Fair Value

    

Equivalents

    

Cash

    

Securities

Cash

 

$

9,302

 

$

 —

 

$

 —

 

$

9,302

 

$

7,993

 

$

1,309

 

$

 —

Level 1 (1):

 

 

  

 

 

  

 

 

  

 

 

  

 

 

  

 

 

  

 

 

  

Money market funds

 

 

18,306

 

 

 —

 

 

 —

 

 

18,306

 

 

18,306

 

 

 —

 

 

 —

U.S. treasury securities

 

 

5,996

 

 

 —

 

 

 —

 

 

5,996

 

 

2,496

 

 

 —

 

 

3,500

Subtotal

 

 

24,302

 

 

 —

 

 

 —

 

 

24,302

 

 

20,802

 

 

 —

 

 

3,500

Level 2 (2):

 

 

  

 

 

  

 

 

  

 

 

  

 

 

  

 

 

  

 

 

  

U.S. government agency securities

 

 

3,510

 

 

 —

 

 

 —

 

 

3,510

 

 

3,510

 

 

 —

 

 

 —

Total

 

$

37,114

 

$

 —

 

$

 —

 

$

37,114

 

$

32,305

 

$

1,309

 

$

3,500


(1)

The fair value of Level 1 securities is estimated based on quoted prices in active markets for identical assets or liabilities.

(2)

The fair value of Level 2 securities is estimated based on observable inputs other than quoted prices in active markets for identical assets and liabilities, quoted prices for identical or similar assets or liabilities in inactive markets, or other inputs that are observable or can be corroborated by observable market data for substantially the full term of the assets or liabilities.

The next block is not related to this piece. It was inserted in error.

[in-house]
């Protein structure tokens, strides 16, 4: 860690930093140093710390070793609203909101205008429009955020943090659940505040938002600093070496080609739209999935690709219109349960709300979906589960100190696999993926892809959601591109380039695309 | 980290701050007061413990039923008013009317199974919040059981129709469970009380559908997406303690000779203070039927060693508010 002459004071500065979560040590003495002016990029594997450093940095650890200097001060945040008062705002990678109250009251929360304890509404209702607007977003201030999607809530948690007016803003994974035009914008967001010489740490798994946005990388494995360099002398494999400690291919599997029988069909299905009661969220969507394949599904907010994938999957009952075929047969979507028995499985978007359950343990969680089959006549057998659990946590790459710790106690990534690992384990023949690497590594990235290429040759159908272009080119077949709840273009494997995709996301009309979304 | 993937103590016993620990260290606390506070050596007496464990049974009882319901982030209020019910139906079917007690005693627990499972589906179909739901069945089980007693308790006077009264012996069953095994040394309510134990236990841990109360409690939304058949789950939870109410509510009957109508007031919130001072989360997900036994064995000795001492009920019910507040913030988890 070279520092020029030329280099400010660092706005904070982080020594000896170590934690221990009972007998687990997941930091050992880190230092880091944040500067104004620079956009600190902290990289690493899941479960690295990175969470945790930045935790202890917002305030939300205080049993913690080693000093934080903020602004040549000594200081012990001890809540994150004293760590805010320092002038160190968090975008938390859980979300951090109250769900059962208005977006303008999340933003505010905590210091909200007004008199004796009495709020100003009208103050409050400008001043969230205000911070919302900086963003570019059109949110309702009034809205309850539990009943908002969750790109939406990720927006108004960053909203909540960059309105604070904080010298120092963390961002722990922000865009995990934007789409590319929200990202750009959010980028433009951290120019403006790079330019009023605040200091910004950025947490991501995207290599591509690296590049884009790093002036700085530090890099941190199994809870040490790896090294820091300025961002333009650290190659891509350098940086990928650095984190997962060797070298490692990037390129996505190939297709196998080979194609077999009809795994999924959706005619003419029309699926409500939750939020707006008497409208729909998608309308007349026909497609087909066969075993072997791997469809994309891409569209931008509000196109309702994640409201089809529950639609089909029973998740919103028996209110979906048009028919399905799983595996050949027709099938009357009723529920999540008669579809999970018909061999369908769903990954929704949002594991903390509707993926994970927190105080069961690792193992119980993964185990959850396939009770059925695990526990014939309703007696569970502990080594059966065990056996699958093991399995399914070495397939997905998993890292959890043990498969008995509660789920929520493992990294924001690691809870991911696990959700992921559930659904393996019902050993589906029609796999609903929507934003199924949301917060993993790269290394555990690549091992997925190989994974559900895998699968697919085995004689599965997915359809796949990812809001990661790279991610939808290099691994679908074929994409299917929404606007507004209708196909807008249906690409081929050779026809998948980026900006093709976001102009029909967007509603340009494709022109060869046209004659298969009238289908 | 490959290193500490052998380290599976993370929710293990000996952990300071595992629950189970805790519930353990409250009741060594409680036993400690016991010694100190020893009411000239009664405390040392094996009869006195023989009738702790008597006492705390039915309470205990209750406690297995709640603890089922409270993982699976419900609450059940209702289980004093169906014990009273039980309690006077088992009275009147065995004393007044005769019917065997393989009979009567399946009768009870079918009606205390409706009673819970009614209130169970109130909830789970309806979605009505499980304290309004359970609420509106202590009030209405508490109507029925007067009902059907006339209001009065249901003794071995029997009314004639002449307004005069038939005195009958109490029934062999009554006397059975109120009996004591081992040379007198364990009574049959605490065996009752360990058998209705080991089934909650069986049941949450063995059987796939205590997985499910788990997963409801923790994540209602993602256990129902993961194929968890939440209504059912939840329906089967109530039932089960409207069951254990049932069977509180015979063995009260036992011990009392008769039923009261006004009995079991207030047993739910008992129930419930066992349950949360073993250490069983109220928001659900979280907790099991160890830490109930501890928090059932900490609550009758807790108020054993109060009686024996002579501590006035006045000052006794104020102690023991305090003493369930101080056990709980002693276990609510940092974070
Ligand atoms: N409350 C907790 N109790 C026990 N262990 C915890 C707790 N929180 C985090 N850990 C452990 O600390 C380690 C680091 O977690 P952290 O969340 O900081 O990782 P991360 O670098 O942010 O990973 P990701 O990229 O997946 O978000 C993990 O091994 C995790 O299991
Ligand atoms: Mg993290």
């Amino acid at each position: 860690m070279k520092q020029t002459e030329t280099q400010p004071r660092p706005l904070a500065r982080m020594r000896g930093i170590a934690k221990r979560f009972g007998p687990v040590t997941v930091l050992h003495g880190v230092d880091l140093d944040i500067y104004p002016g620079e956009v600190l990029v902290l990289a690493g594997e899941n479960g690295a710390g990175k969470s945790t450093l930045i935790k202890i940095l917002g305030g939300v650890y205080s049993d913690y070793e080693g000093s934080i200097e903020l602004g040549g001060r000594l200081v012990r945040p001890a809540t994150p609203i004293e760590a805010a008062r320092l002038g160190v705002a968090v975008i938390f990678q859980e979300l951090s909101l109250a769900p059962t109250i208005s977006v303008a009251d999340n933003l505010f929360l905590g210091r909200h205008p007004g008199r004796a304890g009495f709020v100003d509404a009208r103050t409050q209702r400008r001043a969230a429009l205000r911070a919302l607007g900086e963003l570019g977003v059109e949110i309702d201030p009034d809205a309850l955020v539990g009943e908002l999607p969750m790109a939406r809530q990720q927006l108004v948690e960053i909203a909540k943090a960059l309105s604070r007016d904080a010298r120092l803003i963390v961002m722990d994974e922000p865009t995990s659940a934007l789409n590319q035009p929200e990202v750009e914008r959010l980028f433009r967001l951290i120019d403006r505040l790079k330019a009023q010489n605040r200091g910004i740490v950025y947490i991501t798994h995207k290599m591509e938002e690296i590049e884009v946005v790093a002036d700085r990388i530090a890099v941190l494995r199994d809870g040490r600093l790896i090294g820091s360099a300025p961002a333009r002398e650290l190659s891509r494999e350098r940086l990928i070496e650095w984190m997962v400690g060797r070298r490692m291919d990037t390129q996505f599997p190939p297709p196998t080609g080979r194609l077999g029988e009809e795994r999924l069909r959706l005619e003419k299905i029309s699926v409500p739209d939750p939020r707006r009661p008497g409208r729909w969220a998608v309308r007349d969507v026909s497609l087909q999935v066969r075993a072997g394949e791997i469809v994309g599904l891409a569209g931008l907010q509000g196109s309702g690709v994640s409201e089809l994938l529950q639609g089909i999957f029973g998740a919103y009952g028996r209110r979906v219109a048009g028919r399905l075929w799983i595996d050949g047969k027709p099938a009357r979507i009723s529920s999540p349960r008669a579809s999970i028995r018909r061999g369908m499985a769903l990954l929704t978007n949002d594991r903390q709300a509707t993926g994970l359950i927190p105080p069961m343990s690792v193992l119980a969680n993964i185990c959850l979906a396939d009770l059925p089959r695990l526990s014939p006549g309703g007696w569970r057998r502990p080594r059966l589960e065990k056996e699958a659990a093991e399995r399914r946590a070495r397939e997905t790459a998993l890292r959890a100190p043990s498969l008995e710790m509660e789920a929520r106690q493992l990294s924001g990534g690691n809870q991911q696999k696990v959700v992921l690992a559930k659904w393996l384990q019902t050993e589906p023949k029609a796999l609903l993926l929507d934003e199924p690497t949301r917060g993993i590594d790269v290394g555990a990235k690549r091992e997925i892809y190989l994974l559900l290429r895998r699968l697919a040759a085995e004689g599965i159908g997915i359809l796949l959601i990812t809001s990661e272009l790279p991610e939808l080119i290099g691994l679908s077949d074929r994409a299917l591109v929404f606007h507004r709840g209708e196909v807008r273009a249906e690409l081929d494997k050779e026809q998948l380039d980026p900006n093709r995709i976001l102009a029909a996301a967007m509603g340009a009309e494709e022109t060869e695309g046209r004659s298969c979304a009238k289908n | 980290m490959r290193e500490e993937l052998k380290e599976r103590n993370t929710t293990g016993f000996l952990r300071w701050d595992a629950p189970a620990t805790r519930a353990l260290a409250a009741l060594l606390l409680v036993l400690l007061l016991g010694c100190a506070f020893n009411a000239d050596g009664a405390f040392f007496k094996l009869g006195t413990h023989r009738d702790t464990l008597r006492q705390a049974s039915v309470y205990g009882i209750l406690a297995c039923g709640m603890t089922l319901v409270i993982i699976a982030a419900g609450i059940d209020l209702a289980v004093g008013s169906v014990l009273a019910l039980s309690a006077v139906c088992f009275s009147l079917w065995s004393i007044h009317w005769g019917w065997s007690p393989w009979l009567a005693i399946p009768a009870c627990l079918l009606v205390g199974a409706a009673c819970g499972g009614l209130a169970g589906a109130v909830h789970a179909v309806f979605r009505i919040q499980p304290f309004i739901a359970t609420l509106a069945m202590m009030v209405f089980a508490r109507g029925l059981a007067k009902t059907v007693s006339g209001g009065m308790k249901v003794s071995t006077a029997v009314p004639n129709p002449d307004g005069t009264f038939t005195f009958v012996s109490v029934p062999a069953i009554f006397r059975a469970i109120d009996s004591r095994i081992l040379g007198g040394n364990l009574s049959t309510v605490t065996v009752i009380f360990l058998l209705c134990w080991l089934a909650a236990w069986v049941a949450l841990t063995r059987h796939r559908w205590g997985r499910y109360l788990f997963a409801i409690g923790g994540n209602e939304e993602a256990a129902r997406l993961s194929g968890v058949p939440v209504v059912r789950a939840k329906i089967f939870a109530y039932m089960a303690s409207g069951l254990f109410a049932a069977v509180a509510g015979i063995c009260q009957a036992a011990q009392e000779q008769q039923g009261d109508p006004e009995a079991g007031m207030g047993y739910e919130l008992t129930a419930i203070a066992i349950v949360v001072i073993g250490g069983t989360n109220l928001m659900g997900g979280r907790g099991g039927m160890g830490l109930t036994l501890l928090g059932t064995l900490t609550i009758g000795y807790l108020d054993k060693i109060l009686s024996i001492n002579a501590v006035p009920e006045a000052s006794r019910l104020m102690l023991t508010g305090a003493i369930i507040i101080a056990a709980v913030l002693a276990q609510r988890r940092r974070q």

The Company classifies investments available to fund current operations as current assets on its balance sheets. As of March 31, 2020, the Company did not hold any investment securities exceeding a one-year maturity.

The Company maintains $1.3 million as collateral under a letter of credit for the Company’s facility lease obligations in Chesterbrook, Pennsylvania. The Company has recorded this deposit and accumulated interest thereon as restricted cash on its balance sheet.

Unrealized gains and losses on marketable securities are recorded as a separate component of accumulated other comprehensive income (loss) included in stockholders’ equity. Realized gains (losses) are included in interest income (expense) in the statement of operations and comprehensive income (loss) on a specific identification basis. The Company did not record any realized gains or losses during the three months ended March 31, 2020 and 2019. To date, the Company has not recorded any impairment charges on marketable securities related to other-than-temporary declines in market value.

10